Angular JS: Custom Directives

This blog’s main purpose is to ease the understanding of the $scope in the custom directives. While creating custom directives we have to apply different types of functionalities, so for that we must know about the $scope behavior in the directives.$scope has a very important role in AngularJS, it works as a mediator (or like a glue) between the logic & view in an Angular application. Now if we talk about the custom directives, then first question which arises is-“Why do we need custom directives?

The answer is-

“In any application if we want some specific functionality and we want to reuse that in whole application module, then for this we need to develop a set of code. Angular calls it directives.”

Custom Angular directives

I am not going to discuss so much about custom directives basics here. In this blog I am just focusing on use of $scope into directives.

So, when we create a custom directive it has a default scope, which is the parent scope (the controller’s scope from where the directive is called). This behavior is by default, until and unless we do not set the scope.

As we know that whenever we define a directive, there is a “directive definition object” (DDO), in which we set some parameters like- restrict, template, require, scope etc.

In this blog I will talk about the scope properties, they are  false, true, {}.

Let’s discuss them one by one.

Angular JS Dhananjay Kumar debugmode Microsoft MVP http

Scope : false (Shared Scope)

In layman language false is assumed as no, so if the scope is set to false, then it means use parent scope in the directive and do not create a new scope for the directive itself. It just uses the scope of respective controller. So let us suppose if we have a controller named “homeController” and a directive “printName”, then in printName directive we will get parent scope by default and any change in scope values, either child or parent, will reflect in both.

Scope : true (Inherited Scope)

Using this property, the directive will create a new scope for itself. And inherit it from parent scope. If we do any changes to the controller scope it will reflect on directive scope, but it won’t work the other way around. This is because both of them use their own copies of scope object.

Scope : {} (Isolated Scope)

One of the important features, its called isolated scope. Here too the directive will create a new scope object but it is not inherited by the parent scope, so now this scope doesn’t know anything about the parent scope.

But the question arises, if we do not have the link from parent scope then how can we get the values from it, and how can we modify it ?

The answer is- set the objects property into DDO, but for this it is necessary to set on attributes into the directive.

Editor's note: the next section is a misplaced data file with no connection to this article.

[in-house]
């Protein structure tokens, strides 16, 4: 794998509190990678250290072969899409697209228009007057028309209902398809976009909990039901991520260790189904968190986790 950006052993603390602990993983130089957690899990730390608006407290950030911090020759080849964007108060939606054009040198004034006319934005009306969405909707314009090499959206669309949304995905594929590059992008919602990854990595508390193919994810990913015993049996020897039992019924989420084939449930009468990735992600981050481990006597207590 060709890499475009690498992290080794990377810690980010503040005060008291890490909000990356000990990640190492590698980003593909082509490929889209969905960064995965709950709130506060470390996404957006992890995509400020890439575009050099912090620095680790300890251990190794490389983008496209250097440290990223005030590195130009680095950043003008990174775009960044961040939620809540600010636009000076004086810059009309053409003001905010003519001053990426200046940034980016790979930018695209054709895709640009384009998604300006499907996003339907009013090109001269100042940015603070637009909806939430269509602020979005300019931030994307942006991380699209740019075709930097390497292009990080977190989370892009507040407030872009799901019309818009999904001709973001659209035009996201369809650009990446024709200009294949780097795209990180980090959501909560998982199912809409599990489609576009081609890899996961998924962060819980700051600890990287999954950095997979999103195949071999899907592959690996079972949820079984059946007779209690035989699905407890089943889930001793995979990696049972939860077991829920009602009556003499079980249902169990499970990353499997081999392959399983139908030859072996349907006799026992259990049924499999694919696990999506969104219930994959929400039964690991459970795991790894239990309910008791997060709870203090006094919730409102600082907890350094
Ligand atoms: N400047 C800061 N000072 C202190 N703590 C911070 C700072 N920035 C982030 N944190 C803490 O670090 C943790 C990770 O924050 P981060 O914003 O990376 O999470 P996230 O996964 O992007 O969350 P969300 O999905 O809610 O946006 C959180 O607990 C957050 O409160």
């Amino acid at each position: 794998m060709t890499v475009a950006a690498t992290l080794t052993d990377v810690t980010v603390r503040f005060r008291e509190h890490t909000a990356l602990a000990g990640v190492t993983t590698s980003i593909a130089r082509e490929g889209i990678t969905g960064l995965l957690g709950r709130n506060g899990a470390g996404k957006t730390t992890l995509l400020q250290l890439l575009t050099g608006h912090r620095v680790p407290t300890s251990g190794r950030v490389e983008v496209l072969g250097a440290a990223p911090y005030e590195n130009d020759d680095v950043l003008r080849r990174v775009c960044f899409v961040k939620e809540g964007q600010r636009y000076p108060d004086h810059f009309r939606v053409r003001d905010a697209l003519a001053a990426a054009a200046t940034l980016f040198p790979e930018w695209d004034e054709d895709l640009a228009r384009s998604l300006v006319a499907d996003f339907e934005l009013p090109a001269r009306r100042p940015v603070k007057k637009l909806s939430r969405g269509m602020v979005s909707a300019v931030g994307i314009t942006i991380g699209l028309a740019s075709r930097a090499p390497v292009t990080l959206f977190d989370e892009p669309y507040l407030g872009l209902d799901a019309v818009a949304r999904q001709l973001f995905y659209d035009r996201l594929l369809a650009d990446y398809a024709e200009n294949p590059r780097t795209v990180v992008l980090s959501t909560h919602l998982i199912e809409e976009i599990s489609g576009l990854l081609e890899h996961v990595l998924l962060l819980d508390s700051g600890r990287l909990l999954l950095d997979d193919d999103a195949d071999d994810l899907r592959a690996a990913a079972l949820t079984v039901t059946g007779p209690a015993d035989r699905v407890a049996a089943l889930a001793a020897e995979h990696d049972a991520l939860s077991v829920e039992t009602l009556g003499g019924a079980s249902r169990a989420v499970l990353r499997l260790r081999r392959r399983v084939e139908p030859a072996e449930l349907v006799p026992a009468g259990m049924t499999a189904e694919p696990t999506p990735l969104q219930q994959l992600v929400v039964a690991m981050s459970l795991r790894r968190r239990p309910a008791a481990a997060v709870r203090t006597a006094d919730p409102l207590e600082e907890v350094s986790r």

In isolated scope we use three prefixes which helps to bind the property or methods from the controller (parent scope) to directive (isolated scope). Lets understand how this works.

Whenever a directive finds any prefixes in its scope property in DDO, it checks it in directive declaration (in html page where the directive is called) with attribute declared on this element. We can also change the name by giving a separate attribute name after any of the prefixes.

These are @, =, &

‘@’ : One way binding

One way binding means a parent sending anything to the directive scope through the attribute, gets reflected in the directive. But if any change in the directive happens it will not reflect in parent. The @ is used to pass string values.

‘=’ : Two way binding

This is called two way binding, because the parent scope will also reflect to directive scope vice-versa.

It is used for passing object to the directive instead of string. This object could be changed from both sides, from parent or from directive. That is why it is called two-way.

‘&’ : Method binding

Used to bind any parent’s method to directive scope. Whenever we want to call the parent methods from the directive we can use this. It is used to call external (outside of current scope) functions. Overall “&” is used to pass data as a function or method.

In this example the directive creates a property inside its local scope, that is swapData. We can also understand swap as an alias for swapData. So we pass a method to ‘&’ which is then invoked by the directive whenever required.

Summarizing, Shared scope (sharing the same scope and data, can not pass the data explicitly), Inherited scope (parent scope values can be fetched into child but child means directive scope will not effect parent), Isolated scope (both controller & directive do not share the scope & data, we can explicitly pass the data using some parameters that is @, & ,= ).

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